A little less than two months ago I moved the Silverlight and DLR integration (AgDLR) project to http://github.com/jschementi/agdlr, in an effort to get more collaboration. Since then Dan Eloff and Mark Ryall have sent me pull requests, fixing up various error reporting, threading, and HTML bugs. Thanks guys! I promise to pull from you soon!
Anyway, a little while ago, Mark said:
I don't want to get all Captain Agile on you so soon but what do you think I can possibly add in the way of tests to verify that the change doesn't break anything?
Yeah, not having tests kind of sucks, doesn't it? Unfortunately, testing in Silverlight is a windy, confusing, one-lane road, so getting the infrastructure to run tests has taken some time, but I just committed a Silverlight spec runner for bacon (a little Ruby spec framework) and a bunch of specs for Microsoft.Scripting.Silverlight!
Here's a short screencast walking you through running the tests:
Testing AgDLR from Jimmy Schementi on Vimeo.
So, the tests are written in Ruby, but they test the C# code in Microsoft.Scripting.Silverlight ... pretty cool. This is a deviation from my common belief of "test in the language you write the code in", but so what ... I never cared for that way of thinking =)
This test runner can be copied and used to test any Silverlight code; just place your test file in the ruby/test directory and update the test list in ruby/app.rb, and that's all their is to it. I'll probably pull it out into it's own git repository, but for now it's part of AgDLR.
What took so long?
Yeah yeah, two months without tests is crazy, especially since these tests were just written in the last two weeks! This being Microsoft and all, with an entire discipline devoted to testing, you'd think we have a ton of automated tests to verify our Silverlight integration. We'll we do. Kind of. Let me explain.
Currently AgDLR's tests are mostly in-browser tests, with some "sanity" tests running on the command-line. The command-line runner (which I can't release to the public) hosts CoreCLR, but doesn't work exactly like the managed environment in Silverlight, which is why most are in-browser. The in-browser tests are comprised with a lot of "does this feature of Silverlight work in the DLR" tests, as well as more useful the IronPython and IronRuby test suite, and some end-to-end tests of sample applications (DLRConsole, Clock, etc). They run on an internal version of Microsft.Silverlight.Testing, which stop me from just releasing it, again.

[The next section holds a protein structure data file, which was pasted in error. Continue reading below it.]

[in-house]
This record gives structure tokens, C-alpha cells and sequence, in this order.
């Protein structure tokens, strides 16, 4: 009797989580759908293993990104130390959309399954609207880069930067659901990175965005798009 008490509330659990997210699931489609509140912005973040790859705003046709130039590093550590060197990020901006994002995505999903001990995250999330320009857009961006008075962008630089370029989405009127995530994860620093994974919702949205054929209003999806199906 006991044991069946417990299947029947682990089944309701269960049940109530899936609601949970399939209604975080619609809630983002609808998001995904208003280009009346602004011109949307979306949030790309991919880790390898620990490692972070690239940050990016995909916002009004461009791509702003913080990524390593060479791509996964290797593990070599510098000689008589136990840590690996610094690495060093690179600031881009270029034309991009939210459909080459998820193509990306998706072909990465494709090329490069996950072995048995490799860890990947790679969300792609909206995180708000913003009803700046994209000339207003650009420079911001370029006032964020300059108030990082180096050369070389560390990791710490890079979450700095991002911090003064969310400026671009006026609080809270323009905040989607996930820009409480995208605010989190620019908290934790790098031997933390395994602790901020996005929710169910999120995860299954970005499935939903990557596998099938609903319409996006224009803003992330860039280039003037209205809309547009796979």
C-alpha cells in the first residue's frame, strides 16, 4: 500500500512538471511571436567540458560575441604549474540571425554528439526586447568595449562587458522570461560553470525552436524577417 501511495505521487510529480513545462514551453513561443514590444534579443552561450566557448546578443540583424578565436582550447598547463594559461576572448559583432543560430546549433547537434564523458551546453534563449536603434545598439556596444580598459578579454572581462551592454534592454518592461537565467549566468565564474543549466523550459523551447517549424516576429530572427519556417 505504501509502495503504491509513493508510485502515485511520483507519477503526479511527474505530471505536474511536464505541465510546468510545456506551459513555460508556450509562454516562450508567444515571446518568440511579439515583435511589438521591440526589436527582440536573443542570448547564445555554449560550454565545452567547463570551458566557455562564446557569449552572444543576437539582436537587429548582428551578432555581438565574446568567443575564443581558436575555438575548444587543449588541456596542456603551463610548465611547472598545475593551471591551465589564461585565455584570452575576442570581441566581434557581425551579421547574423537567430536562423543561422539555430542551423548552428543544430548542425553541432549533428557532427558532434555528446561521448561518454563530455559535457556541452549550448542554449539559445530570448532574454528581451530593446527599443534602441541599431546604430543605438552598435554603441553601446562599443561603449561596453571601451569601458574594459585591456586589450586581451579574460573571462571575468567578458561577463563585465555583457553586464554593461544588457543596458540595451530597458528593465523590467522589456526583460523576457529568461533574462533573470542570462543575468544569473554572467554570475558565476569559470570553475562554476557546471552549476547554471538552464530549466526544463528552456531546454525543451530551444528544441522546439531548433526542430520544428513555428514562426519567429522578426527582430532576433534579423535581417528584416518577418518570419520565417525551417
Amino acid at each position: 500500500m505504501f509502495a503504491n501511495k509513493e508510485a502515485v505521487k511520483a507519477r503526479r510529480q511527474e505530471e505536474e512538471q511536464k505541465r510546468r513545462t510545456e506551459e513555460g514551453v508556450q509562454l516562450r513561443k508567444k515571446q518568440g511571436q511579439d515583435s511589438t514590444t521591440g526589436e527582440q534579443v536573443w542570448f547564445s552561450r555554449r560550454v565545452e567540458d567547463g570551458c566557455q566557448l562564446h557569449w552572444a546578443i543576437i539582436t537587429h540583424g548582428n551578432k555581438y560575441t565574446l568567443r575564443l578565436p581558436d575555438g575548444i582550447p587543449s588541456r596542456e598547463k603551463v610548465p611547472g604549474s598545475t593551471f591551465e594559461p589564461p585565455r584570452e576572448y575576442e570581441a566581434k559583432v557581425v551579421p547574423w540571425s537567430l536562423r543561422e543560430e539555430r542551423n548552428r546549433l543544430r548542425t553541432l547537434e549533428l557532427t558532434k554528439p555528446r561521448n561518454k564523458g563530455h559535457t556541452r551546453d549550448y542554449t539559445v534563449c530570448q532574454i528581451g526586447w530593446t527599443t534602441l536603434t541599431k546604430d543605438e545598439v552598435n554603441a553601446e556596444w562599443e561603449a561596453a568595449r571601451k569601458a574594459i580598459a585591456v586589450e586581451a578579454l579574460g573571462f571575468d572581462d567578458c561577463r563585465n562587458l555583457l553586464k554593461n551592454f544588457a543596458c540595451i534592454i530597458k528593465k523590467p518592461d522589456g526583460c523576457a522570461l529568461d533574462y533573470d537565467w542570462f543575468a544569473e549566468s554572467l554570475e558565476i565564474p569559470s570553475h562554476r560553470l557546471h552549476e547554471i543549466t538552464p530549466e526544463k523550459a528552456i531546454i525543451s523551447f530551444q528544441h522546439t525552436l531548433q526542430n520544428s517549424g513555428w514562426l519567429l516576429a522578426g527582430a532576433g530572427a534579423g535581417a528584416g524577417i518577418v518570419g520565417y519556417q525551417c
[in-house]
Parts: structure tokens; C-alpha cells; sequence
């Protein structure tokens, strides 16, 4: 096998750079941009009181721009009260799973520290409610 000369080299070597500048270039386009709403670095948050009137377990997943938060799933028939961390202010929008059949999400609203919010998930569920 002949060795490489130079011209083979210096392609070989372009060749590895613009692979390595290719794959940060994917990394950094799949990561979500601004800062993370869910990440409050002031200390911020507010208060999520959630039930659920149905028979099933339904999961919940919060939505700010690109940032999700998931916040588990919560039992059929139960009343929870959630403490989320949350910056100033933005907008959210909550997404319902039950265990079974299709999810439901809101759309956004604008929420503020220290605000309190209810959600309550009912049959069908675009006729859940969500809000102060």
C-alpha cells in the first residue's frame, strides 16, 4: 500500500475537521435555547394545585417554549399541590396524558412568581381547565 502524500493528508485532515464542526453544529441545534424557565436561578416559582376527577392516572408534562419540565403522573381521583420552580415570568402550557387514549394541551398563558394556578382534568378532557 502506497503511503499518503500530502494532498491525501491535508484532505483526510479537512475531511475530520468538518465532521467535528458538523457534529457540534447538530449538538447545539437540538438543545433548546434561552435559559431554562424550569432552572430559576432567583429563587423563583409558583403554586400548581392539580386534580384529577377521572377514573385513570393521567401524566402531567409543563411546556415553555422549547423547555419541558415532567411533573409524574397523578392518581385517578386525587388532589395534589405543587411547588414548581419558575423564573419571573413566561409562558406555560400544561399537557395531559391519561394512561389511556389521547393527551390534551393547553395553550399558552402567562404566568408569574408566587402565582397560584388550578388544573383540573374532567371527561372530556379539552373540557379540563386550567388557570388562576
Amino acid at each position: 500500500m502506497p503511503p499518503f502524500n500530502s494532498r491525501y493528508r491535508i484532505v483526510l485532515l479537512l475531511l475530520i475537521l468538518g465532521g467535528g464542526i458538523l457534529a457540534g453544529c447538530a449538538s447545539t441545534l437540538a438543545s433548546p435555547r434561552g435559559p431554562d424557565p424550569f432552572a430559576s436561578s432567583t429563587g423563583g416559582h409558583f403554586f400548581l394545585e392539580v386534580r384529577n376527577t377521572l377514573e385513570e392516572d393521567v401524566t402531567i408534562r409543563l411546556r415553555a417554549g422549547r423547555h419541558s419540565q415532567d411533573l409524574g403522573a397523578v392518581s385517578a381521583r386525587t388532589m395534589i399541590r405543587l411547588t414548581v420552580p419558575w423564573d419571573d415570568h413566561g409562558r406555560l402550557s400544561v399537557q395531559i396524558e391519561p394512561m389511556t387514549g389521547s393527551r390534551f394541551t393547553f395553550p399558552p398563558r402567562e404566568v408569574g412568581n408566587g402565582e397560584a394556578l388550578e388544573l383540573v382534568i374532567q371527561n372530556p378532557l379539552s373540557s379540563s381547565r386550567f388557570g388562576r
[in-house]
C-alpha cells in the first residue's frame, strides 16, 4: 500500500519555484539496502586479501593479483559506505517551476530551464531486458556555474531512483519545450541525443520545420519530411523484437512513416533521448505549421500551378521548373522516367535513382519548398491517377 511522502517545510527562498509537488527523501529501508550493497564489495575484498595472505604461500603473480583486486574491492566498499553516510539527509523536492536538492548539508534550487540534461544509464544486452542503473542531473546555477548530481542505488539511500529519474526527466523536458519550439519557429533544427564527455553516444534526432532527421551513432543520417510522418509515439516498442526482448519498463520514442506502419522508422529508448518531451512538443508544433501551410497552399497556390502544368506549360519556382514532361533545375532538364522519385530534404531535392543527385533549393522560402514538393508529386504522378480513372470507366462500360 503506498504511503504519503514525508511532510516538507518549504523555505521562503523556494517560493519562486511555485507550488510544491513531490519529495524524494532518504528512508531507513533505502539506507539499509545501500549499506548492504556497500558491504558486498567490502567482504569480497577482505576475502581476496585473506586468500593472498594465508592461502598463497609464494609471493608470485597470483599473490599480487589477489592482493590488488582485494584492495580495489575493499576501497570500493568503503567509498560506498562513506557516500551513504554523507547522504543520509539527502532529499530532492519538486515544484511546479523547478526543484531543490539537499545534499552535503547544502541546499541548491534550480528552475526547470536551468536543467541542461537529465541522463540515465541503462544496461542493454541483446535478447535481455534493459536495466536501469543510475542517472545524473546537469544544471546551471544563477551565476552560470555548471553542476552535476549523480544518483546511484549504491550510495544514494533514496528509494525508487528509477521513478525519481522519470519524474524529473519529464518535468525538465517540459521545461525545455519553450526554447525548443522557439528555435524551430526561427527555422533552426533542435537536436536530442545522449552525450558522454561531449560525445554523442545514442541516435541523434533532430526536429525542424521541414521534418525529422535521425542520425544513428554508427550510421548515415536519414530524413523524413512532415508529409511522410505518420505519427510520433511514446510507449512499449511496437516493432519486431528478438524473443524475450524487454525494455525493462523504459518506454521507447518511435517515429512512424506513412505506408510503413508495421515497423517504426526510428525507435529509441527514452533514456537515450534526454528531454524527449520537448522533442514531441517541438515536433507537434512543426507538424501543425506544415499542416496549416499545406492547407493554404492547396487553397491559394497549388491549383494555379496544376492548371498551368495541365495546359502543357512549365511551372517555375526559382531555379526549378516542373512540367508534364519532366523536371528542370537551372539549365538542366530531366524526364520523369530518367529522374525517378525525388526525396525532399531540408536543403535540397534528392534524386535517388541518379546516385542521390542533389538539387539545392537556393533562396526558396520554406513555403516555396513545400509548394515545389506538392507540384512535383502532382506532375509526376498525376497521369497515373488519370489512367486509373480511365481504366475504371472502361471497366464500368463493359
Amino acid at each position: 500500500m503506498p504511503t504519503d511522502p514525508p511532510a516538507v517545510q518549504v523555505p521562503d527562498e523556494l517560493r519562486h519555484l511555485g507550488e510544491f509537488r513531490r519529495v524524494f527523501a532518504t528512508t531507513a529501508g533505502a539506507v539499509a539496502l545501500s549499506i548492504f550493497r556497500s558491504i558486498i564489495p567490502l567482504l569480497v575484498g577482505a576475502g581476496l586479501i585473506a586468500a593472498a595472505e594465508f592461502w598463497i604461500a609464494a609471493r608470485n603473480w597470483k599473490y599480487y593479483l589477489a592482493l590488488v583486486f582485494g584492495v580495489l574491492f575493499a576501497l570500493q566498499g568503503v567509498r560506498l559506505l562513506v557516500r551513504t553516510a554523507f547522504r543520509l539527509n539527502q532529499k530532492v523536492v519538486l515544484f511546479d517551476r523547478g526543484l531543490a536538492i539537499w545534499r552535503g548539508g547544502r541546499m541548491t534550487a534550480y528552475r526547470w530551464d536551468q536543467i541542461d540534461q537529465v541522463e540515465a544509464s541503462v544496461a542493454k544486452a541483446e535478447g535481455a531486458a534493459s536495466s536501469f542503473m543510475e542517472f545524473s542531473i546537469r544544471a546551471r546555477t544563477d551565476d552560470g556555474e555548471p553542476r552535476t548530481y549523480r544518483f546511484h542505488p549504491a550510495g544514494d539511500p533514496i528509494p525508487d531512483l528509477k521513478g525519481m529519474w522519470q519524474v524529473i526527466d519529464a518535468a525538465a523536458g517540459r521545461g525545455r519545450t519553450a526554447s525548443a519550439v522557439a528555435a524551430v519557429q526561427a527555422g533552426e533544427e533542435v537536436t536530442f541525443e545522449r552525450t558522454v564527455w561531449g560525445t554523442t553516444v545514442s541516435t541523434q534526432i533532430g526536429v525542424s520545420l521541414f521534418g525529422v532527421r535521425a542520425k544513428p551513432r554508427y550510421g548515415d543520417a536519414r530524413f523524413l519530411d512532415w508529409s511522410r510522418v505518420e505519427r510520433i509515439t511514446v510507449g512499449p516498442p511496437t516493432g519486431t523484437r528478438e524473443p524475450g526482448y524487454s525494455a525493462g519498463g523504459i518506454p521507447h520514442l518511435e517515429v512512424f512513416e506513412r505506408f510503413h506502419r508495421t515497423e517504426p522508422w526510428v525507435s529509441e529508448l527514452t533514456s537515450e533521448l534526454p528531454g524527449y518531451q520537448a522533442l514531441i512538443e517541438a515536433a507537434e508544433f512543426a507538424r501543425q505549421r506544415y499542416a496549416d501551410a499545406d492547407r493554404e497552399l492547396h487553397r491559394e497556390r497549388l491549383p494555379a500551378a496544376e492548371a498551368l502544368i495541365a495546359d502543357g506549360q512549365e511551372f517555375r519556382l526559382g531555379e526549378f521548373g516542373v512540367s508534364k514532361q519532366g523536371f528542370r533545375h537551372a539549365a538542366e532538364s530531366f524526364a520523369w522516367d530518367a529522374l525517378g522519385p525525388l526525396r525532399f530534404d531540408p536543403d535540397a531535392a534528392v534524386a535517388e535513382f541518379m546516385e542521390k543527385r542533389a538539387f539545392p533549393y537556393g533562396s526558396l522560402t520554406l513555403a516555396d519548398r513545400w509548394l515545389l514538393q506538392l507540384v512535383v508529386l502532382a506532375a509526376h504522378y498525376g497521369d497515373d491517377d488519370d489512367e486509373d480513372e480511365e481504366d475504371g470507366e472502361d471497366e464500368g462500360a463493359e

Today these tests mainly run in a check-in system (the infamous SNAP, aka "the troll"), which runs tests in parallel over a bunch of machines. In SNAP, the Silverlight tests can take 30+ minutes themselves. On my laptop it takes about 5 hours! Basically useless for anyone wanting to contribute to AgDLR and run tests.
Yeah, that's how it makes me feel too. Why they are like this is an entire different, and possibly inappropriate post, but I'll summarize. The issue is two fold:
(1) The browser is killed after each test
Yeah, you heard me right. And each test has to run in both Firefox and IE. The tests are launched from a custom test harness, which launches the appropriate browser instance, and waits for the browser to say whether the test passed or failed, and gets any extra information like stack traces, error messages, etc. Sometimes this completion detection happens quick, but other times a failure never happens, so the test must timeout (60 seconds), and then it re-runs itself three times to make sure the timeout wasn't some fluke. Definitely no failing-fast happening here. Much of this is fixed in a newer version of Microsoft.Silverlight.Testing, but this is what's running today.
(2) The tests aren't unit tests
The tests exercise Silverlight features from DLR languages, rather than testing the integration between the two. Actually, the DynamicApplication class is never used in the tests!
This makes a good point about testing in general. While end-to-end/sign-off/acceptance tests are wonderful things, they can't be all the tests. If I can't run the tests while developing, then I'm not going to run them period. Having a check-in system run them for you is fine, but I'd like to have a good chance at passing a 1.5 hour job the first time.
Solution: ditch it all
To get tests out to the world, the only sane thing would be to head back to the drawing board, which is what I've done with test/runner. Hopefully by using existing open source projects, a testing paradigm most people understand, and a very small test runner, this testing solution for AgDLR will be kept small and friendly for developers.
So, now that there's a sane way to verify changes to AgDLR don't break, please fork AgDLR and send me pull requests! Next post will probably be about adding continuous integration to AgDLR, so stay tuned.